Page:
Saturday, July 18, 2015

Review: Witchfinder by Sarah A Hoyt

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In Witchfinder by Sarah A. Hoyt, Seraphim Ainsling and Gabriel Penn secretly defy the king's edict to rescue witches facing death on other Earths. Meanwhile, Nell strives to ransom her lover's freedom by spying on Duke Seraphim, and so finds herself caught up in the Duke's heroic escapades. After Sydell, the king's spy, confronts Nell for the information she owes him, an attack on Seraphim and Gabriel throws the three of them into the spiral of a much larger plot that could destroy Avalon, Fairyland, and the surrounding alternate Earths.

Witchfinder boasts a fine balance of female and male protagonist voices headed by Nell, Gabriel, and Seraphim. Although it may appear at first as if Seraphim is the typical heroic main character, Nell quickly comes into the mix as an equally powerful voice, and Gabriel becomes more important as the larger plot unfolds. Seraphim, Nell, and Gabriel's intertwining paths culminate in magical battles that shake the foundation of their worlds.

Hoyt brings us a fun twist on the heroic trope of a knight who runs off into danger, saving maidens along the way. The many iterations of Avalon, most of them calling themselves Earth, provide everything from fairies and dragons to the machines and iron of the modern world.

Witchfinder's plot proves as complicated as its multiverse, evoking comparisons to Roger Zelazny's Nine Princes in Amber. But where Zelazny gave us a plethora of princes and princesses at war, Hoyt offers us compassionate characters with deeper ties of brotherhood and romance.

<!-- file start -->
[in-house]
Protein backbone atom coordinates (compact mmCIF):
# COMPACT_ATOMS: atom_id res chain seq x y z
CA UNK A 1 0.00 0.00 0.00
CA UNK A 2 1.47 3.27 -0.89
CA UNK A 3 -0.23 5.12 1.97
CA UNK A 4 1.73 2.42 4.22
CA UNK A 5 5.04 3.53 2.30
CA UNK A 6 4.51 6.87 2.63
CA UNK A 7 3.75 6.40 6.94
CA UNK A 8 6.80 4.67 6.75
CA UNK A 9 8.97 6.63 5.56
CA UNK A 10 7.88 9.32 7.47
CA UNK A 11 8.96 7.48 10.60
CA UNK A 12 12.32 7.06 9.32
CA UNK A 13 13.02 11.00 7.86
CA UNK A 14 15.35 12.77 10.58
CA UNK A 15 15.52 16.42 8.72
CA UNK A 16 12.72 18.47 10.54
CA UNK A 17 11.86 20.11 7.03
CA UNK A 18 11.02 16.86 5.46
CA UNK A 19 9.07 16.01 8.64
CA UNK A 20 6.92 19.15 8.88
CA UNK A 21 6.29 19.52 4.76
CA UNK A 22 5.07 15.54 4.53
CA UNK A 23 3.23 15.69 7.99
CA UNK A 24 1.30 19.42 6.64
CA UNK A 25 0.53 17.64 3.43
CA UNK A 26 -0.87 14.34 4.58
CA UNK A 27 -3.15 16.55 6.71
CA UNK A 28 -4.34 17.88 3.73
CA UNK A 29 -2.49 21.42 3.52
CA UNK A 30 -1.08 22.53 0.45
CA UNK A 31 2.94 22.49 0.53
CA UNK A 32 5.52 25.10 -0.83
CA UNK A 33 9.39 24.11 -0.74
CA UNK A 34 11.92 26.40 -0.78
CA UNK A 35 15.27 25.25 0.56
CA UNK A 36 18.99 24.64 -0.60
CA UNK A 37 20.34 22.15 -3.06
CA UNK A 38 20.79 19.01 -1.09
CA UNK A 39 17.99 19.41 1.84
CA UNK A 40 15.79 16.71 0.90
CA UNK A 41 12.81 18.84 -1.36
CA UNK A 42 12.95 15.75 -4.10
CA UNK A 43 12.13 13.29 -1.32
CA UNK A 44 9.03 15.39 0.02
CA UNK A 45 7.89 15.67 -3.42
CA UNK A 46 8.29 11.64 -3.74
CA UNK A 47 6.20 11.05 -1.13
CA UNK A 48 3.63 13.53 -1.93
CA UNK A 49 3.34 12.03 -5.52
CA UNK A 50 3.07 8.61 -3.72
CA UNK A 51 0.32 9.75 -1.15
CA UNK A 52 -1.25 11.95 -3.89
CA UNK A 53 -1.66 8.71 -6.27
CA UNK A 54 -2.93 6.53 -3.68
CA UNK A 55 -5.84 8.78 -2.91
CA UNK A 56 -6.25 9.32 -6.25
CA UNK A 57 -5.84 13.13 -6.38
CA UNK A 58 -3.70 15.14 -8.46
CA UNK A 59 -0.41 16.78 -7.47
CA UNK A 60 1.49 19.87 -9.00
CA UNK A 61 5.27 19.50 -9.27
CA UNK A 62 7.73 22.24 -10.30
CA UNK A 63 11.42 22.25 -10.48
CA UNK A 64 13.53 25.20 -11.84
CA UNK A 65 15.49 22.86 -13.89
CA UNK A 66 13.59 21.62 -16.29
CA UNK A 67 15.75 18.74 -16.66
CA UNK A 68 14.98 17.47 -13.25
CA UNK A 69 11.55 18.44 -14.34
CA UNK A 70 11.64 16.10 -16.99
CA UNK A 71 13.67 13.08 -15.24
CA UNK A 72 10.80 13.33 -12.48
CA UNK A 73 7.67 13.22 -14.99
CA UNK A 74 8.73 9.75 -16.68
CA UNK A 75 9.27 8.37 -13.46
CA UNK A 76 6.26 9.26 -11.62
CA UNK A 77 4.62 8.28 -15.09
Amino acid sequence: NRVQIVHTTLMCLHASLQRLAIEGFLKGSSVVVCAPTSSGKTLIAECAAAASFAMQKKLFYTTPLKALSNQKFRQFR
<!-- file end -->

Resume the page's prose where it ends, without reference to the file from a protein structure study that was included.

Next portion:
Witchfinder is an epic adventure fantasy that draws the reader along on a enthralling journey of heroism through colorful alternate universes, pitting cousin against cousin and human against fairy as greed threatens to destroy all.

You can read the beginning of Witchfinder [ here ], and purchase the book on [ Amazon ] and [ Smashwords ].

As a bonus, Witchfinder has an interesting real-world origin: it started out as chapters posted to Sarah A. Hoyt's blog. Hoyt is posting Rogue Magic, Book 2 [ here ].

Saturday, July 4, 2015

Review: Noah's Boy by Sarah A Hoyt

Noah's Boy (Shifter Book 3) by Sarah A. Hoyt continues with Kyrie and Tom and their shifter friends as they must again assert themselves against older shifters, but what they don't know is that bigger baddies wait behind the proverbial curtain. This time, they learn about the origin of shifters and become uncomfortably intimate with the Great Sky Dragon's powers. The couple also comes to acknowledge the growing group of shifters that have become friends and allies over the past two books.

I enjoy how Noah's Boy adds a distinctive science fiction spin to this hitherto urban fantasy series. Everything we learn in this book brings tidbits in the first two books to life, giving that delicious feeling of aha! This new depth has the potential to carry the series through several more entertaining books.

The magic/science also adds further weight to the theme of self-agency that permeates the series, from ancient dragons demanding things to romance and sex. Oh, and on that note, there is a sex crime in this book, so, trigger warning for that. Sarah Hoyt realistically handles the issue, framing it as a violation of self-agency. Mixed in with this weighty issue is the question of what makes people human – but you'll have to read the book to learn how that comes up.

Rafiel's character gets a boost in Noah's Boy as well, and if you like how Tom and Kyrie have turned out, you'll enjoy this new pairing. Personally, I appreciate that Hoyt does not follow the typical love triangle plot, and that the two couples are also very different from each other.

Sarah Hoyt once again brings a complicated plot that draws together beautifully at the end, complete with dragon fire and viscous, ancient shifters. The character continue to be refreshingly strong through their principals and their self-awareness, which is something I don't often see in urban fantasy or adventure SF. I'm gunning for the next book!

Amazon ] [ Sarah A. Hoyt ]